TAKING OTHER MEDICATIONS
Herbal remedies and food supplements can interact with medicines. If you are taking medication please check with us, or your healthcare practitioner, before taking supplements and medication together.
IF YOU ARE TAKING STATIN DRUGS
Monacolin K from Red Rice Yeast helps to lower your cholesterol. Drugs called statins also lower your cholesterol. If you take Red Rice Yeast at the same time as statins it could cause an additive effect. If you are already taking statins, or plan to start taking statins, please discuss this with your doctor, as the dose of statins may need to be reduced or ceased to avoid a cumulative effect.
St. John's Wort herb can lower serum levels of the statin drug lovastatin. As Red Rice Yeast contains monacolin K, from which lovastatin is derived, St. John's Wort may also reduce the effects of using of red yeast. Your medical herbalist can advise you further on this.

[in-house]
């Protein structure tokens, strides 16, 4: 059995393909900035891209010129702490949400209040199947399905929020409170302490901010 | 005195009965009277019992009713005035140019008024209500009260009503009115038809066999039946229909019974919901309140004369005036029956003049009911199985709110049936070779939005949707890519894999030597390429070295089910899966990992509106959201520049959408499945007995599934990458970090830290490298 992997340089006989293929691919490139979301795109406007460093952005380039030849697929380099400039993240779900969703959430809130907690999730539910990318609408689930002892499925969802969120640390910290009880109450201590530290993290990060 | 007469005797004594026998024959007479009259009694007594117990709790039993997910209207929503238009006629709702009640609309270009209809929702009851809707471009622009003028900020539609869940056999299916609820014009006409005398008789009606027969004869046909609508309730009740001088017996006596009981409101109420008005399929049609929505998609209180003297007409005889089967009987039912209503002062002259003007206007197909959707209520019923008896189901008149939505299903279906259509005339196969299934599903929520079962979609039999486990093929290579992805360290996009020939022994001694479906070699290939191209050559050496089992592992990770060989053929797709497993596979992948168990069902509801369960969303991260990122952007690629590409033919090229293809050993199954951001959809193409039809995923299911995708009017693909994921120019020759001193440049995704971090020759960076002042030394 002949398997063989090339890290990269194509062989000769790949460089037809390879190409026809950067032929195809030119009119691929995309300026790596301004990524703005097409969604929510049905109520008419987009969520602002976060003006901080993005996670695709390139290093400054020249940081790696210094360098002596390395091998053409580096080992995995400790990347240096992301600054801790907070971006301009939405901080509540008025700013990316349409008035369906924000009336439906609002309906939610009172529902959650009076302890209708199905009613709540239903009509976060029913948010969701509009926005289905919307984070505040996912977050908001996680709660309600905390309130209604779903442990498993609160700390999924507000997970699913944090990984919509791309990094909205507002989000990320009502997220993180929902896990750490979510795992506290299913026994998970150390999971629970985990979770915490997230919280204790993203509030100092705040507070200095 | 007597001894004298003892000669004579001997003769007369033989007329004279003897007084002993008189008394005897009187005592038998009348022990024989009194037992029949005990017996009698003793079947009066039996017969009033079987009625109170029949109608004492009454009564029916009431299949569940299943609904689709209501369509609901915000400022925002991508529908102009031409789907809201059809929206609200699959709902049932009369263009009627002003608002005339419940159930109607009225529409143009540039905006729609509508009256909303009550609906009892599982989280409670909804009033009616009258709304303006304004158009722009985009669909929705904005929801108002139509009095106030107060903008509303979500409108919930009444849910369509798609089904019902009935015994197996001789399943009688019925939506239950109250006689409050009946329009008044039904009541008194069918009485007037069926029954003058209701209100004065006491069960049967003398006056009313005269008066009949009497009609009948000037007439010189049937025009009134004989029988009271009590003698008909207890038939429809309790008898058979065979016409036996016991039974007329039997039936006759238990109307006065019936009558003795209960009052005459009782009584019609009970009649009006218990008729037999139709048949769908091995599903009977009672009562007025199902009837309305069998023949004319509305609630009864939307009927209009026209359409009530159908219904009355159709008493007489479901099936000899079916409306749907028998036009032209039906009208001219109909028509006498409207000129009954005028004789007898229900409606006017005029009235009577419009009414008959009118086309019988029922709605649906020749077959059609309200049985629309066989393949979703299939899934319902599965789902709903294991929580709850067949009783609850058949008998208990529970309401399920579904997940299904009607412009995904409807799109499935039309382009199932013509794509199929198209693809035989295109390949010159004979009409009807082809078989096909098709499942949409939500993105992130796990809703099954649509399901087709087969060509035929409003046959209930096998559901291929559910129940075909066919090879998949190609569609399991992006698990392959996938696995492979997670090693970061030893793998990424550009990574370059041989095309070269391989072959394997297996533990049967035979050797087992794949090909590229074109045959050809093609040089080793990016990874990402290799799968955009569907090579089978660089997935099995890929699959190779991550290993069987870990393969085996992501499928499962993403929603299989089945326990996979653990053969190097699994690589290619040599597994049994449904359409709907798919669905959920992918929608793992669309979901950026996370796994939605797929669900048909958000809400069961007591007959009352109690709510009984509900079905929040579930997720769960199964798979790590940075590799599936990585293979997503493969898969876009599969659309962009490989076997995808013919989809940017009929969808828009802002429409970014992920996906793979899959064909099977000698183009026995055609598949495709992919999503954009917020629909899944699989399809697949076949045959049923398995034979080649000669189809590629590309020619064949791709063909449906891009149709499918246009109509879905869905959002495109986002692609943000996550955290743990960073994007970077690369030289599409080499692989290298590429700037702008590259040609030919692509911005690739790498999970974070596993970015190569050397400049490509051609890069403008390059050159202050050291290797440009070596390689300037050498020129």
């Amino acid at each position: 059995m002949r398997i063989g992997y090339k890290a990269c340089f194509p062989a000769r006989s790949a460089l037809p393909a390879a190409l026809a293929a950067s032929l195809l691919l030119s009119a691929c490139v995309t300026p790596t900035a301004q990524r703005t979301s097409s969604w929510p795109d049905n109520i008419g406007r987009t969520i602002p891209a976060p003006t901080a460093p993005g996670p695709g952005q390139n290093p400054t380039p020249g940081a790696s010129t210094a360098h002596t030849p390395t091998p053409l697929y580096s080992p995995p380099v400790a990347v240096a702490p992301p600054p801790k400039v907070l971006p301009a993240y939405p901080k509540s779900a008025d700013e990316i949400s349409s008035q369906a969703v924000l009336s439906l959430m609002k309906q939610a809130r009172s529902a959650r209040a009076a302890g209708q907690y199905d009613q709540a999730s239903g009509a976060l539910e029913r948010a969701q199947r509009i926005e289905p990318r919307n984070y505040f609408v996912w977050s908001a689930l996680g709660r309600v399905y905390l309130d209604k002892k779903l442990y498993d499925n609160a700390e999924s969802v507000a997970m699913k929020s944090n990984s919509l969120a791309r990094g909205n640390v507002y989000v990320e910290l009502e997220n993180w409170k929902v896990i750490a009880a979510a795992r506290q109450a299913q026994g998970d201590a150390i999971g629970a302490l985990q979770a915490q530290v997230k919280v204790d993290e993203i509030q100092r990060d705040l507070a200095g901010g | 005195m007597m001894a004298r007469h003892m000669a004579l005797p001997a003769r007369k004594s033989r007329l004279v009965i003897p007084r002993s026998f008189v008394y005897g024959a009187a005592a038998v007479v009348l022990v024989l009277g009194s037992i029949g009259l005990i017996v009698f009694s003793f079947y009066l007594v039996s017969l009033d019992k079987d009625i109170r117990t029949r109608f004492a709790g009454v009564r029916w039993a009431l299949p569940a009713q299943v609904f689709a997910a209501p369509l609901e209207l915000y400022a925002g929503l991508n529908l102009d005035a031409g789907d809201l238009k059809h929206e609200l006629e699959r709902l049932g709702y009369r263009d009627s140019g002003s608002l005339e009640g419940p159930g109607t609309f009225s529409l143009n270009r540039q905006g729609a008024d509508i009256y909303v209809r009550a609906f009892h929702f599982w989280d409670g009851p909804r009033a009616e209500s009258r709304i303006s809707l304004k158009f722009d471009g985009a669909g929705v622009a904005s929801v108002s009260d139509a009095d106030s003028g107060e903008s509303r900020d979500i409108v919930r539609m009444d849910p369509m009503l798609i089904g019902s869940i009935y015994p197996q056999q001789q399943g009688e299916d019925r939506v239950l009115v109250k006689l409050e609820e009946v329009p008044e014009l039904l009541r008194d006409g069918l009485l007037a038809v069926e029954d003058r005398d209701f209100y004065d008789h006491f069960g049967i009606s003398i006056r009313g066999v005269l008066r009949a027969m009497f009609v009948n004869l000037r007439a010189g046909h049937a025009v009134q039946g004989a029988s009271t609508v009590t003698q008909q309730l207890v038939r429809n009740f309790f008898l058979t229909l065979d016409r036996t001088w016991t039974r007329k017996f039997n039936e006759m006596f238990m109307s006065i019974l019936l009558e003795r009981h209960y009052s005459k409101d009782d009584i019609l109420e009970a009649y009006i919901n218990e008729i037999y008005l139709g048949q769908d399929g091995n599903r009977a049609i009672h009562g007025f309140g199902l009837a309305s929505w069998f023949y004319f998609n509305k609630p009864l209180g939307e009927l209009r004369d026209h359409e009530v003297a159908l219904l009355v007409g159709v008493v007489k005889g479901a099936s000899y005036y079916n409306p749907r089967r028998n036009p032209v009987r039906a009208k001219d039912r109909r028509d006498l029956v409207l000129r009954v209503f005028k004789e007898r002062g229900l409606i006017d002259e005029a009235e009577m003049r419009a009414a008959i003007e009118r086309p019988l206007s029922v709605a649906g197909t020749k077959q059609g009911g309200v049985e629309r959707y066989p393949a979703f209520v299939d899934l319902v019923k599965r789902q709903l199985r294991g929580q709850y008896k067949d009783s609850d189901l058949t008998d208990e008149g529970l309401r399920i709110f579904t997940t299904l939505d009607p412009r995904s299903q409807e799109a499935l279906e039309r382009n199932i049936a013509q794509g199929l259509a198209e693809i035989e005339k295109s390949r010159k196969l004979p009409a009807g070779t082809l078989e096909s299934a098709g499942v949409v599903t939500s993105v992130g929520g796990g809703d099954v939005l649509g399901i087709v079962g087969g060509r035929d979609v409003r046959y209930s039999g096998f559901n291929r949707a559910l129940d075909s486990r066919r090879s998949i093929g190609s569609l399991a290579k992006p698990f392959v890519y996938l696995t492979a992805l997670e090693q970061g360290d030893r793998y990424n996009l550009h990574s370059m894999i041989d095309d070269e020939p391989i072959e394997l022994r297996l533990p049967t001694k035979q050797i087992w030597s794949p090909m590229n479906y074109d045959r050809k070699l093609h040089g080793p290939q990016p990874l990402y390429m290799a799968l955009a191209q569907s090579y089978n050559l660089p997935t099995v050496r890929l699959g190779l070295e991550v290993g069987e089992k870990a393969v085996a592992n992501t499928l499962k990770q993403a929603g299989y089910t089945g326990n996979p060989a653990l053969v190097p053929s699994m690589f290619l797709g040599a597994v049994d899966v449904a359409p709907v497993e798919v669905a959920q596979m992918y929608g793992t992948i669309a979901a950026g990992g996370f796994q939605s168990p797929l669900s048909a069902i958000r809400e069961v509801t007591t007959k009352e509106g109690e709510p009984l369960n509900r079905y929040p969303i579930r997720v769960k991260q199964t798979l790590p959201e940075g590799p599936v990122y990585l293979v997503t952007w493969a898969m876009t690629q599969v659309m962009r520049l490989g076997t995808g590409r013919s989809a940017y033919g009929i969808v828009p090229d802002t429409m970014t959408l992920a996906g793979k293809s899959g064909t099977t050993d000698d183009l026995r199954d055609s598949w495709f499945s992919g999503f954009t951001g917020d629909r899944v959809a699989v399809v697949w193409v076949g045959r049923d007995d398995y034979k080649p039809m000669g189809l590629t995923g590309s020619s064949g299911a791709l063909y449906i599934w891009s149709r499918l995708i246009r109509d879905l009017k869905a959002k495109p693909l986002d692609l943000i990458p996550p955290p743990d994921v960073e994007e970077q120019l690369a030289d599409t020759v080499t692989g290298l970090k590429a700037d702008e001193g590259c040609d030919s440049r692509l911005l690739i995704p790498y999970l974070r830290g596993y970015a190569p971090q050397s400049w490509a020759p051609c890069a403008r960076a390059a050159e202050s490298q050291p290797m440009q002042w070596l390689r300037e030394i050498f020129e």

Common side effects of cholesterol lowering drugs include muscle weakness and fatigue (myalgia). Although many people use Red Rice Yeast as a food supplement to avoid these drug side effects, in a few people, large doses of Red Rice Yeast may have side effects. Side effects may also include stomach discomfort, heartburn, intestinal gas, and dizziness.
If you notice a side effect, speak to your doctor, pharmacist, medical herbalist or health professional.
One side effect that has also been found in statin drugs, is a slight depletion in CoEnzyme Q10 (CoQ10, ubiquitone) levels. Napiers Red Rice Yeast has added CoEnzyme Q10 to this product to ensure a healthy level in the body.